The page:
After $352,410.00 Paid Over 4 Years, Billing Battle Rages Over Experience Everett

January 26, 2016

Everett, Everett Government

Experience Everett

The doors to the Experience Everett office at Xfinity Arena in downtown Everett are locked tight.

In 2012 the City of Everett entered into a contract with Sean Straub and his company Videri,LLC to work on tourism strategy for the City of Everett. The first contract was for an amount not to exceed $95,000.00 with an expiration date of February 28, 2013. In February of 2013 the contract was extended to February 28, 2014 for an amount not to exceed $120,000.00. In February 2014 the contract was extended to February 28, 2015 for an amount not to exceed $130,000.00. In February 2015 the contract was extended to February 28, 2016 for an amount not to exceed $130,000.00. That brought the total value of the contract to $475,000.00.

You can see the original contract and the extensions here…

Contract and amendments plus City of Everett payments

On July 21st 2015 the City of Everett terminated the contract and also referred the matter to the Everett Police Department and the State Auditor’s Office. The Everett Police Department concluded there was nothing criminal and that it was a civil problem between the city and one of its vendors. The State Auditor is expected to weigh in during its annual review with the city later this spring.

Last week began contacting Sean Straub and the City of Everett regarding the contract, what happened with Experience Everett and where things stood. While not addressing directly Experience Everett posted what it said was its side of the story on social media and the Experience Everett website. On Sunday January 24th, Sean Straub sent the following message and e-mail…

Apologies that I did not get back to you sooner. I was really hoping the city and I could work out our differences. As you now know, this has all been quite a struggle–and one that I personally feel was unnecessary.

I just sent a final request to the city to see if we can make a last ditch effort to put those differences aside. I have attached my letter to Mayor Stephanson and the Everett City Council Members. I’ve also provided PDF documents and a link to additional resources that show how much the public enjoyed what we did. It really would be a waste to see it all go down the drain.

Here is the email to the city…

Mayor Stephanson and Everett City Council Members:
As you are undoubtedly aware, my company’s contract to manage the City of Everett’s tourism services was abruptly ended mid-term on August 4th, 2015. It is my opinion that this was done without an opportunity to try to amicably resolve mutual concerns.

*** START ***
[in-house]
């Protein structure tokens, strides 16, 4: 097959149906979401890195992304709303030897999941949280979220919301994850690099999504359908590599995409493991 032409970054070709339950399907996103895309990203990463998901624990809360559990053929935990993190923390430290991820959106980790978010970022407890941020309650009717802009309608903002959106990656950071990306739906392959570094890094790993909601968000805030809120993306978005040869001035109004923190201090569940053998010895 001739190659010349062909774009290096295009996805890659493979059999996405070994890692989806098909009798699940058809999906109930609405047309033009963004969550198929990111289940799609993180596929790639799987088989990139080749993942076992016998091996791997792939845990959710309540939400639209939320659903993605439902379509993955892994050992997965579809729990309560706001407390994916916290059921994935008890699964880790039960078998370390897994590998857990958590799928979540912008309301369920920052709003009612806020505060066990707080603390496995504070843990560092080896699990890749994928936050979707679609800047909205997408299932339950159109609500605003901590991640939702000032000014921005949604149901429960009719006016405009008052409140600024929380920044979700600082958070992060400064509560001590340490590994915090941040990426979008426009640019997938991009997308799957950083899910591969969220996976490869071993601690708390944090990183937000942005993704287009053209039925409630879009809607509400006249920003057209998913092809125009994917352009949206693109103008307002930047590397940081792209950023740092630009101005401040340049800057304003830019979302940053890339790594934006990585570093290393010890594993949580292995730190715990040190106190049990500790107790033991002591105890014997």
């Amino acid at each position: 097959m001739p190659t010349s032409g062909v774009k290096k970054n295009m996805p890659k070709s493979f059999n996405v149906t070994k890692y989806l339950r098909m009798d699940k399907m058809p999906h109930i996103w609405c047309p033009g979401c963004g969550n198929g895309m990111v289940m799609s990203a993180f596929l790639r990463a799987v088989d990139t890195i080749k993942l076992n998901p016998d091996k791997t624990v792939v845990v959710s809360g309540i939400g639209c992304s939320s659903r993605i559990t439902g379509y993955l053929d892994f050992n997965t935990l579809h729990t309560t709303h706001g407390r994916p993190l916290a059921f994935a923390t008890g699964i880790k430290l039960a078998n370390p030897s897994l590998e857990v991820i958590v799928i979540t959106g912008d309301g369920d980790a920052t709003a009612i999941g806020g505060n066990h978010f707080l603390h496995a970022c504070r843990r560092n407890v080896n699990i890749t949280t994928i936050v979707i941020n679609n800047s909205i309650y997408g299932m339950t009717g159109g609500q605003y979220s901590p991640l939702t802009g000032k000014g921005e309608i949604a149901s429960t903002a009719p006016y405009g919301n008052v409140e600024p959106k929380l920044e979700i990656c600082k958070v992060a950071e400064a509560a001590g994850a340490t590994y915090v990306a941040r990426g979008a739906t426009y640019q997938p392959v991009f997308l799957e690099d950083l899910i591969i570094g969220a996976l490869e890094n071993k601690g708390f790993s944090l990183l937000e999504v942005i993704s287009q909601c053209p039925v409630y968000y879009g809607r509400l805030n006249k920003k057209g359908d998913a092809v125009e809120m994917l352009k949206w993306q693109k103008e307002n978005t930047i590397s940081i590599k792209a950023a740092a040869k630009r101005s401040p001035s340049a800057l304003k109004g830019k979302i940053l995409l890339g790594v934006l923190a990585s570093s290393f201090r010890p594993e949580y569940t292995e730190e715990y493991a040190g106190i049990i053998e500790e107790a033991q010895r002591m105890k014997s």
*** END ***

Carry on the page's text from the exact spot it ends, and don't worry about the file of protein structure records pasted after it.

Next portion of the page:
I recently shared my experience publicly, as I felt the six months that have past while I go back-and-forth with city administration was not producing any meaningful results.  If you haven’t already, you can read my entire point of view here: The public and private feedback I have been receiving since my announcement has been nothing short of amazing, and only confirms that the services my company provided to the city were considered to be highly valuable to our local Everett residents and many, many others in our region and beyond.
I made my announcement on Friday, January 22nd at 2pm. Within forty-eight hours my message has been viewed by over 15,000 people. Dozens and dozens have written emails, commented on social media, and over 250 people have taken a poll created to solicit feedback on what the public desires. I have attached the poll responses and emails as PDF files. The other files (15+MB) can be downloaded by following this link: The resulting information proves overwhelmingly that the public loved what we did for the City through my company’s work.
I am not writing this letter because I’m interested in being right, or to say “I told you so.” I’m writing this letter because–from the beginning–all I have asked for was an opportunity to sit down and work through our differences in a constructive and mutually beneficial way. I am still willing to do just that. As I see it, we have two options moving forward. We can both chalk this up to a learning experience, and move on. I will harbor no ill feelings toward the City and will look forward to getting back to what’s important; making Everett a better place. Or, we can sit down and chart a path forward. I would propose we determine the six following points:
  • We determine what exactly the City of Everett is asking for and I provide what I can, within reasonable expectations. As I’ve mentioned, I’ve already spent many, many unpaid hours trying to appease City staff’s requests.
  • We determine the estimated value of the documentation that I cannot produce.
  • We determine the estimated value of outstanding invoices and unpaid labor and expenses owed to Videri, LLC.
  • We determine what the difference of these two amounts is. I have a hunch it is a sizable net amount back to Videri, although I’m willing to negotiate this amount in order to move on.